Opposite us, there was an elderly lady whose son had put her on the train at a particular stop. She had a long journey ahead and the son took the telephone number of a young lad who was also in our section. Once the train had departed he called frequently to check on the lady’s welfare and asked the boy to ensure the elderly lady was seen off at the correct stop. The elderly lady shared some boiled sweets she had and we in turn offered round our selection of chocolates – a selection box of ‘Cadburys’ chocolates which were different to say the least. As this was the first time we had been off on our own in India with no Tour Leader to sort any issues, l was feeling rather nervous about the journey we had ahead. The train was due to stop in Goa at 01.35hrs so we had planned when we would sleep and set an alarm on my phone to wake us in time. There was a guard on the train who had a list of where each passenger was to depart so l knew deep down all would be well, but l couldn’t ease my anxieties.
When the lady left the train, l clasped my hands together to ‘offer’ her all elements of my being (a form of welcome in India, similar to that of a handshake) and wished her a ‘Happy Diwali’. She seemed touched that l had done so and clasped her hands over mine and spoke softly to me in Indian. Perhaps she sensed my nervousness during the journey and wanted to offer some comfort? Who knows, but as I smiled at her as she spoke, l realised that l had absolutely no idea what she was saying. She could’ve been telling me that l needed to lose weight or that the boiled sweet had been laced with arsenic. I like to think that her words were a blessing or a thank you for keeping an eye out for her whilst she travelled. l will never know what she said or where her onward journey was to but l would like to think l made a lasting memory for her as she did with me.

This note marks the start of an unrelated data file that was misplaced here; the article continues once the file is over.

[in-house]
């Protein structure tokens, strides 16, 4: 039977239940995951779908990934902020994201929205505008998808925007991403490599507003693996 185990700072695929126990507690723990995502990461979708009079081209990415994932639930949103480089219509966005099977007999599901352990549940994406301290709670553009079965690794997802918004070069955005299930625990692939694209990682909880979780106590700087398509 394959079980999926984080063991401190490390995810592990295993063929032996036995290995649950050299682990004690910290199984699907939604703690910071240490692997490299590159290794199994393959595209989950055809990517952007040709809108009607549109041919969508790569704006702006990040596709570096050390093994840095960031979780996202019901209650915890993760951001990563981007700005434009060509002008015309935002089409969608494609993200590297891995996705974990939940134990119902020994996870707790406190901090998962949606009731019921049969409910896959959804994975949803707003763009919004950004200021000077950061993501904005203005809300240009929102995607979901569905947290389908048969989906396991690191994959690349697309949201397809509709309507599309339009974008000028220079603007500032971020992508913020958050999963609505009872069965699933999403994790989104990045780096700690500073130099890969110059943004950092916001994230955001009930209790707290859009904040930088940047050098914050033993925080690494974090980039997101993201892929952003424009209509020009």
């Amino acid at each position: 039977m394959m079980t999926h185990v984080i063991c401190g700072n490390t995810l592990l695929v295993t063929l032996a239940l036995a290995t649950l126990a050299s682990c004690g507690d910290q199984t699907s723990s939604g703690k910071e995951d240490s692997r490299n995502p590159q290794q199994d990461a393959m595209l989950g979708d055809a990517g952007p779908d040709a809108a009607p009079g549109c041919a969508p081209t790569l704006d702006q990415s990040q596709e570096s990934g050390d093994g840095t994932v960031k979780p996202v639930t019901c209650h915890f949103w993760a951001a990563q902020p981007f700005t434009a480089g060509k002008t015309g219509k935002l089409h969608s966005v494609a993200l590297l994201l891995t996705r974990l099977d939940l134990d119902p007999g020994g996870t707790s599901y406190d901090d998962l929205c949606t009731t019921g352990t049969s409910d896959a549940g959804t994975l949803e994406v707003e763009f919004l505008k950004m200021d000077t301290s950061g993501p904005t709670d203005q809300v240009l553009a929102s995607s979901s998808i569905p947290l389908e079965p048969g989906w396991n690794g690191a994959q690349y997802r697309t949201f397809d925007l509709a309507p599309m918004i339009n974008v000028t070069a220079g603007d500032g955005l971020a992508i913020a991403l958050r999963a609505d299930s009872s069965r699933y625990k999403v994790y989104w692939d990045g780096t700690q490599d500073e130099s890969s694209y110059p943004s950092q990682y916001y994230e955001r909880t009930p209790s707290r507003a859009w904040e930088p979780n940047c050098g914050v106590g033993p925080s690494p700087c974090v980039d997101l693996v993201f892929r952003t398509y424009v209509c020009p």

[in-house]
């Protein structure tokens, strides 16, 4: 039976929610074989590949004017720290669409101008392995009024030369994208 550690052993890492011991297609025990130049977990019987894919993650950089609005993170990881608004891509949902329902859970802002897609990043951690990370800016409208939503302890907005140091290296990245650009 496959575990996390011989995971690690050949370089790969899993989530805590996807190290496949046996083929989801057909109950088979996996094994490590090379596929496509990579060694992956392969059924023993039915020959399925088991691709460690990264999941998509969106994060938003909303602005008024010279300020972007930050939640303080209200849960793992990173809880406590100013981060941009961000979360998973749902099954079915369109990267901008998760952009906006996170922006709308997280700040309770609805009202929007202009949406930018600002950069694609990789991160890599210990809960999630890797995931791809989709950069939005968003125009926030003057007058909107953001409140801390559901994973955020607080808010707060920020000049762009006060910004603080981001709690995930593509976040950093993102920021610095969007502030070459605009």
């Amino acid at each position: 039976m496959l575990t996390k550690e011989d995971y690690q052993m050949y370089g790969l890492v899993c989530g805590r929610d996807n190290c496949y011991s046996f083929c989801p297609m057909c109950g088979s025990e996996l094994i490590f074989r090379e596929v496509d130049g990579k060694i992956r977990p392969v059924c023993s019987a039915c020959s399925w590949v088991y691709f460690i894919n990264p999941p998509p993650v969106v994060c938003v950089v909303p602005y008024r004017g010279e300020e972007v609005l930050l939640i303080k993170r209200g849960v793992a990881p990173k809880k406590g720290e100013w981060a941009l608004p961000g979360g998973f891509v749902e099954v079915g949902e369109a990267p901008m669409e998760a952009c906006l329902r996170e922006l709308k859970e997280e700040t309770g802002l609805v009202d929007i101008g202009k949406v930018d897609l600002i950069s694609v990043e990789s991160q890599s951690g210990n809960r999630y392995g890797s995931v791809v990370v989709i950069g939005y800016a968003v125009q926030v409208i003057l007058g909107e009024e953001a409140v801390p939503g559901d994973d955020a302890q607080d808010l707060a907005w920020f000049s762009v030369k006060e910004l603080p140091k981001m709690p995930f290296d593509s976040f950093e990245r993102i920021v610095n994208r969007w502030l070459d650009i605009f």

Returning home and back to the mundane realities of life, l am grateful every day that l have a warm bed to sleep in and am healthy. The images l saw in Old Delhi will stay with me forever but also so will the warmth and hospitality l received in India. People were genuinely proud of their heritage and wanted to invite tourists to experience that. The majestic Taj Mahal is also a sight that will remain with me for a long time – a sight that well and truly lived up to my expectations and as l try to put down on paper the experience, words simply can’t describe how happy l was to finally be at the very spot l had wanted to visit for so long."
By Cat Morrissey. Cat travelled on our Moghul Highlights tour to India.